Electrical connection projects keep infrastructure afloat

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In spite of recent forecasts showing that the infrastructure sector is set to decline over the course of the next year, while other subsectors within the wider construction industry take precedence now that political turbulence has ended, contracts themed around electrical connection infrastructure are set to soar.

According to recent market analysis by Glenigan, various large-scale projects, that have been organised over the course of the final quarter of 2019, are set to see the value of the electrical connection infrastructure subsector skyrocket in the foreseeable future.

Some noteworthy projects that Glenigan have quoted as evidence for their predictions include the London Power Tunnel Phase 2 Project which the National Grid has commissioned through a contract worth £400M and which spans over a period of six years, with the delivery of the tunnel set to be carried out by a joint-venture between Hochtief and Murphy.

Overall, the London Power Tunnel Project is set to have taken eight years and is valued at approximately £1Bn, construction entailing the digging of a 32.5km tunnel that will house electricity transmission cables running between Wimbledon and Crayford in the South East of London.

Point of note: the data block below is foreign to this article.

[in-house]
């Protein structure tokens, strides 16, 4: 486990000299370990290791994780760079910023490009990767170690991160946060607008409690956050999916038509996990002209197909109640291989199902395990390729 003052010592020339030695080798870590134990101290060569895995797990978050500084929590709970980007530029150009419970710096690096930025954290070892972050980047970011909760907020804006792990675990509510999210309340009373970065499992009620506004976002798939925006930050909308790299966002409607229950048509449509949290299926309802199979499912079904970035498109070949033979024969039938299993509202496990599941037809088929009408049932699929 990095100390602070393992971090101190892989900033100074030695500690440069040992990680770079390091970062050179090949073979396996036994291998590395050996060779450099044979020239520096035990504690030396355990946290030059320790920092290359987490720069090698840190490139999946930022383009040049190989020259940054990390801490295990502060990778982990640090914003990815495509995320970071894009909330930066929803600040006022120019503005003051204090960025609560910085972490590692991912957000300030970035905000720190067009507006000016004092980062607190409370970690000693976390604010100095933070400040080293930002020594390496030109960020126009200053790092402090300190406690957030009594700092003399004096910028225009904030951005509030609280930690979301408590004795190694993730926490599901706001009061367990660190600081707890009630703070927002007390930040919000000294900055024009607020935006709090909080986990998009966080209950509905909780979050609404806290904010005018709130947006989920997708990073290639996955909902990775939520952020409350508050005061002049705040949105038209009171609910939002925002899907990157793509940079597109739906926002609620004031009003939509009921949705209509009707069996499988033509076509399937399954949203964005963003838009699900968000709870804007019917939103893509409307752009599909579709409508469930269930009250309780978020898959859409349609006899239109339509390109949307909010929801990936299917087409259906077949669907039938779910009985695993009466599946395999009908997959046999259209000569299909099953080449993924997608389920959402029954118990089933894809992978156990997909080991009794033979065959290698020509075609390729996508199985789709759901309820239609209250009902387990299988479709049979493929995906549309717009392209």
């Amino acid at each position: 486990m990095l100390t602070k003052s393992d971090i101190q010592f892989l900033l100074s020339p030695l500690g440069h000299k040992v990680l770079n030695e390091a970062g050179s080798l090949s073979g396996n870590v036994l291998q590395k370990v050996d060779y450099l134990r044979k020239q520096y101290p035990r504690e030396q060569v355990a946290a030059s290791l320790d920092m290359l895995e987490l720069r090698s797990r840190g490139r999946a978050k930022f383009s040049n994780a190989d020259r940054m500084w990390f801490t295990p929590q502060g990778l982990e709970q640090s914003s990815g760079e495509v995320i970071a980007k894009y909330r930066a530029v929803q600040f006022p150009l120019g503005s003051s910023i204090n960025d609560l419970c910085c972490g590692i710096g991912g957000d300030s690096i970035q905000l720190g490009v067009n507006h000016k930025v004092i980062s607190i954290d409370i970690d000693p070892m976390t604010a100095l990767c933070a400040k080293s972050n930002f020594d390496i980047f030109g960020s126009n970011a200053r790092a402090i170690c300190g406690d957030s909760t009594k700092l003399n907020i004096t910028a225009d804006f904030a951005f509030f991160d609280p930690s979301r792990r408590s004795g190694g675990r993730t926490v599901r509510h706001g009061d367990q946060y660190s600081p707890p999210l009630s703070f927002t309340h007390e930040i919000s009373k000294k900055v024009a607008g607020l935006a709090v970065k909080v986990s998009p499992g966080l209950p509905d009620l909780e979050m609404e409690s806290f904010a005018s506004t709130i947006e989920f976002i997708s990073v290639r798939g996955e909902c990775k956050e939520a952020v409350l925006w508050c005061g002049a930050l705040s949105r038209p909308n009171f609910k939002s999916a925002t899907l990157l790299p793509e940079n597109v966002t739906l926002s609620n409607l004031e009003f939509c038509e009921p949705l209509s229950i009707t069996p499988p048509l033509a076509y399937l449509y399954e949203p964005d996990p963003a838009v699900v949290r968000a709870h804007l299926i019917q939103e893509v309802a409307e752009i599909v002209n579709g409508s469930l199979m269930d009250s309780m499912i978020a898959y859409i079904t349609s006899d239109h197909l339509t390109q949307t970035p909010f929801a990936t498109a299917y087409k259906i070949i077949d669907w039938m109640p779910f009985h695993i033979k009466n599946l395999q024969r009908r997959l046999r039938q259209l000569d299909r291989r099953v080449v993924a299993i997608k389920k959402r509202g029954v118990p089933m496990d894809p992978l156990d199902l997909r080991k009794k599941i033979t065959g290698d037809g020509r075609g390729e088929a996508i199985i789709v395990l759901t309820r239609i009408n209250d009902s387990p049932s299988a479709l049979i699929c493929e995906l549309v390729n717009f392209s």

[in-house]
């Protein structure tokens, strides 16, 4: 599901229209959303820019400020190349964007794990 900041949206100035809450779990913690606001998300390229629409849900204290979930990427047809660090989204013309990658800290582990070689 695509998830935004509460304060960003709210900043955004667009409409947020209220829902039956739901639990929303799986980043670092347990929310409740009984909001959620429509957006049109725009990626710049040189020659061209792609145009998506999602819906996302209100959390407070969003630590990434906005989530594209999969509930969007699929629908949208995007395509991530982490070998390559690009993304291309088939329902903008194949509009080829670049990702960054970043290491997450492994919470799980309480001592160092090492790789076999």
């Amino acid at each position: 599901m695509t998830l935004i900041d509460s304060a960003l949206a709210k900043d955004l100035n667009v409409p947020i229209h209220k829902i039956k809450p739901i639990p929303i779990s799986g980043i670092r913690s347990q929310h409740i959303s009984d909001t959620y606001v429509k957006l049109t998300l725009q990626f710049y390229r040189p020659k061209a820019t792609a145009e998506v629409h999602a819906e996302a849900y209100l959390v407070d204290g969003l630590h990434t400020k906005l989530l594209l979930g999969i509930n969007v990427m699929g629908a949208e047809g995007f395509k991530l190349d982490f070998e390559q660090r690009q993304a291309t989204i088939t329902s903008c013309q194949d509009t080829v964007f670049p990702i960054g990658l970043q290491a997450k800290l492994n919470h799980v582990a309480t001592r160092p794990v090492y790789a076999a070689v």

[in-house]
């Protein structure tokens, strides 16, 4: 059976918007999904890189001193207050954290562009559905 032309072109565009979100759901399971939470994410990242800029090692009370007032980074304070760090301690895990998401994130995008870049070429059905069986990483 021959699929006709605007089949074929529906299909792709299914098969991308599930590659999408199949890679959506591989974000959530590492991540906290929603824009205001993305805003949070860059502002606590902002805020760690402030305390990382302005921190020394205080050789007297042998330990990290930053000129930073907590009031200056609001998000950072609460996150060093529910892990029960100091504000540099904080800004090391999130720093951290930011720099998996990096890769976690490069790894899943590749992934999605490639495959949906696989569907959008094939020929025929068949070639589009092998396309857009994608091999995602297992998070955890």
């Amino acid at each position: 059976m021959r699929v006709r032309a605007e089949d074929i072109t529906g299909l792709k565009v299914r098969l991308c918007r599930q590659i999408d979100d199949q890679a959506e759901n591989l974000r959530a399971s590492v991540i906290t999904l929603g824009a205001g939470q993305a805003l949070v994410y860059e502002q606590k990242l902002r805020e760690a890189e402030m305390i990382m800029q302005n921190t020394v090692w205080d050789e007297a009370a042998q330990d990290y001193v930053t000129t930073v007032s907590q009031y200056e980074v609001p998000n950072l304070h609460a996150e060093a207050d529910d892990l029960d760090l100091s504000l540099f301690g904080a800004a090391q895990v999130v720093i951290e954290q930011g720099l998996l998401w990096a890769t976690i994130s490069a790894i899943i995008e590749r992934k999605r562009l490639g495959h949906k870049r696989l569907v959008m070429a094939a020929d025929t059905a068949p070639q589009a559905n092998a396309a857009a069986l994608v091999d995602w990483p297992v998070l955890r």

Another large-scale project within the subsector of electrical connection infrastructure is that of the Viking Link Interconnector Project which is a joint-venture between the National Grid and the Danish electricity provider Energinet to share electricity between Britain and Denmark via an interconnector network that will run between Jutland and Boston in Lincolnshire.

In terms of costs and activity, the project is valued at £1.1Bn and is set to be delivered over the course of 46 months once construction commences this month, with the entire project demanding the installation of 765km of cabling in Denmark, Britain, and across the North Sea by the joint venture contractors Siemens and NKT Cables.

Interconnector projects such as the Viking Link and the £40.2M NeuConnect Britain Project, which is set to connect electricity networks in Kent to Germany, has stabilised the civil engineering subsector through doubling the value of civil engineering contracts. For example, the value of contracts in the final quarter of 2019 doubled to £4.94Bn due to these types of projects alone.

Meanwhile, renewable energy projects such as the £30M Mannington Battery Storage Plant near Swindon and Cleve Hill Solar Park in Kent are also providing steady work.

DIO) spends circa £3Bn each year providing infrastructure and construction services to the Defence estate 

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The post Electrical connection projects keep infrastructure afloat appeared first on UK Construction Online.